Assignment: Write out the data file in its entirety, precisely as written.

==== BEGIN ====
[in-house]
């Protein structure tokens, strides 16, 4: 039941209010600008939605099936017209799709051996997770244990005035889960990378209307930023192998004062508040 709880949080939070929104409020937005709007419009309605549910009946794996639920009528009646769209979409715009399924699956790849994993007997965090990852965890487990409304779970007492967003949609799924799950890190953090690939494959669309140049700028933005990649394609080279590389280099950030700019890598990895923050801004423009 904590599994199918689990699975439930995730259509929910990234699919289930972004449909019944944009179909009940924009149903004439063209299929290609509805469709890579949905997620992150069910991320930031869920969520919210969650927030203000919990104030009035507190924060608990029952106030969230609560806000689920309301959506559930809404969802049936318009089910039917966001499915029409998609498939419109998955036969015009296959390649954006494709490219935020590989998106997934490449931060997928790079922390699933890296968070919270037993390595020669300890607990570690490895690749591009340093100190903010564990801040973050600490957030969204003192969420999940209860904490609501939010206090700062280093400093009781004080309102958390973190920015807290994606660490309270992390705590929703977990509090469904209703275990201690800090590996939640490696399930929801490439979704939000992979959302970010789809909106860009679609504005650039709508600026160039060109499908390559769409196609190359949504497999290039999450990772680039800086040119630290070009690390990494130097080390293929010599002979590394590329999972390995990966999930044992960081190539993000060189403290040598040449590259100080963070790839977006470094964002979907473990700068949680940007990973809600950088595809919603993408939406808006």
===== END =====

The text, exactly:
[in-house]
């Protein structure tokens, strides 16, 4: 039941209010600008939605099936017209799709051996997770244990005035889960990378209307930023192998004062508040 709880949080939070929104409020937005709007419009309605549910009946794996639920009528009646769209979409715009399924699956790849994993007997965090990852965890487990409304779970007492967003949609799924799950890190953090690939494959669309140049700028933005990649394609080279590389280099950030700019890598990895923050801004423009 904590599994199918689990699975439930995730259509929910990234699919289930972004449909019944944009179909009940924009149903004439063209299929290609509805469709890579949905997620992150069910991320930031869920969520919210969650927030203000919990104030009035507190924060608990029952106030969230609560806000689920309301959506559930809404969802049936318009089910039917966001499915029409998609498939419109998955036969015009296959390649954006494709490219935020590989998106997934490449931060997928790079922390699933890296968070919270037993390595020669300890607990570690490895690749591009340093100190903010564990801040973050600490957030969204003192969420999940209860904490609501939010206090700062280093400093009781004080309102958390973190920015807290994606660490309270992390705590929703977990509090469904209703275990201690800090590996939640490696399930929801490439979704939000992979959302970010789809909106860009679609504005650039709508600026160039060109499908390559769409196609190359949504497999290039999450990772680039800086040119630290070009690390990494130097080390293929010599002979590394590329999972390995990966999930044992960081190539993000060189403290040598040449590259100080963070790839977006470094964002979907473990700068949680940007990973809600950088595809919603993408939406808006």